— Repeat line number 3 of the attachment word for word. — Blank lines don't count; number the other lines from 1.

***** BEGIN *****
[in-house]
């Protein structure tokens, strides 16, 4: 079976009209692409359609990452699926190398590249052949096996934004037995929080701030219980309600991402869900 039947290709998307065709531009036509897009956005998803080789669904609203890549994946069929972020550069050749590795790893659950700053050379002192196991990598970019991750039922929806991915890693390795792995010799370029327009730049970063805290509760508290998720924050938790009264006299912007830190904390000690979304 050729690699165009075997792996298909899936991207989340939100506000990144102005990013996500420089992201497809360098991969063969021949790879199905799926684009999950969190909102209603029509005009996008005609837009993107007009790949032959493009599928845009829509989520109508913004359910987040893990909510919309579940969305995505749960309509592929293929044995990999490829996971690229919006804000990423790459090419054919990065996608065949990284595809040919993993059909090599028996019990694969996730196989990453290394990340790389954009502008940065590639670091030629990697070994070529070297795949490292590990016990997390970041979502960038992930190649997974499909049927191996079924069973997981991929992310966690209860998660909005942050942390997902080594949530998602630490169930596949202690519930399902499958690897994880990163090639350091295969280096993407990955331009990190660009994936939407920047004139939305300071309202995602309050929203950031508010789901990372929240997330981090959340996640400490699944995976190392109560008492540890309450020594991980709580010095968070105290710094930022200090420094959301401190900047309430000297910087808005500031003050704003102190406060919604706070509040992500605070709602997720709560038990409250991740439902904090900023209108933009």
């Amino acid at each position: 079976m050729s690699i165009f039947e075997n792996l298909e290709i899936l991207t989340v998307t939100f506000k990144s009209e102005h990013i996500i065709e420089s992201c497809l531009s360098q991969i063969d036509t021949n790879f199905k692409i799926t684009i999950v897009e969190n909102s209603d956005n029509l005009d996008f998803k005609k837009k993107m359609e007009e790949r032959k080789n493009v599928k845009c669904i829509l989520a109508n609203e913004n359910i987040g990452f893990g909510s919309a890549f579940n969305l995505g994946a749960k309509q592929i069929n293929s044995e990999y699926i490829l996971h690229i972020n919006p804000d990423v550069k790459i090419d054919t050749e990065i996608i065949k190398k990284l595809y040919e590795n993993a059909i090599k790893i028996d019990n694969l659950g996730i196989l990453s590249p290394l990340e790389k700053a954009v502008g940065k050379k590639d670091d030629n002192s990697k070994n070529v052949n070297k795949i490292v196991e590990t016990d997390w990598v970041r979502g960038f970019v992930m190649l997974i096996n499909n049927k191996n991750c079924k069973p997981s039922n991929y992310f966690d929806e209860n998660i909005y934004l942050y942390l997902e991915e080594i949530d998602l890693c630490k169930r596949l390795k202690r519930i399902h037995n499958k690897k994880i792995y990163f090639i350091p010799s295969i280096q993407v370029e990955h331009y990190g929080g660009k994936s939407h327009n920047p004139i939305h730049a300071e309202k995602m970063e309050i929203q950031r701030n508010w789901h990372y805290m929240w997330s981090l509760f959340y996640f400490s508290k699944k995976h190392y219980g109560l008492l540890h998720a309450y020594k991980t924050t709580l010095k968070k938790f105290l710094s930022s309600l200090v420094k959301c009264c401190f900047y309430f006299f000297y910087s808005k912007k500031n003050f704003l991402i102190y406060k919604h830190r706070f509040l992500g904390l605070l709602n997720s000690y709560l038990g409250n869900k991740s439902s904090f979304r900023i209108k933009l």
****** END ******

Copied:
């Amino acid at each position: 079976m050729s690699i165009f039947e075997n792996l298909e290709i899936l991207t989340v998307t939100f506000k990144s009209e102005h990013i996500i065709e420089s992201c497809l531009s360098q991969i063969d036509t021949n790879f199905k692409i799926t684009i999950v897009e969190n909102s209603d956005n029509l005009d996008f998803k005609k837009k993107m359609e007009e790949r032959k080789n493009v599928k845009c669904i829509l989520a109508n609203e913004n359910i987040g990452f893990g909510s919309a890549f579940n969305l995505g994946a749960k309509q592929i069929n293929s044995e990999y699926i490829l996971h690229i972020n919006p804000d990423v550069k790459i090419d054919t050749e990065i996608i065949k190398k990284l595809y040919e590795n993993a059909i090599k790893i028996d019990n694969l659950g996730i196989l990453s590249p290394l990340e790389k700053a954009v502008g940065k050379k590639d670091d030629n002192s990697k070994n070529v052949n070297k795949i490292v196991e590990t016990d997390w990598v970041r979502g960038f970019v992930m190649l997974i096996n499909n049927k191996n991750c079924k069973p997981s039922n991929y992310f966690d929806e209860n998660i909005y934004l942050y942390l997902e991915e080594i949530d998602l890693c630490k169930r596949l390795k202690r519930i399902h037995n499958k690897k994880i792995y990163f090639i350091p010799s295969i280096q993407v370029e990955h331009y990190g929080g660009k994936s939407h327009n920047p004139i939305h730049a300071e309202k995602m970063e309050i929203q950031r701030n508010w789901h990372y805290m929240w997330s981090l509760f959340y996640f400490s508290k699944k995976h190392y219980g109560l008492l540890h998720a309450y020594k991980t924050t709580l010095k968070k938790f105290l710094s930022s309600l200090v420094k959301c009264c401190f900047y309430f006299f000297y910087s808005k912007k500031n003050f704003l991402i102190y406060k919604h830190r706070f509040l992500g904390l605070l709602n997720s000690y709560l038990g409250n869900k991740s439902s904090f979304r900023i209108k933009l």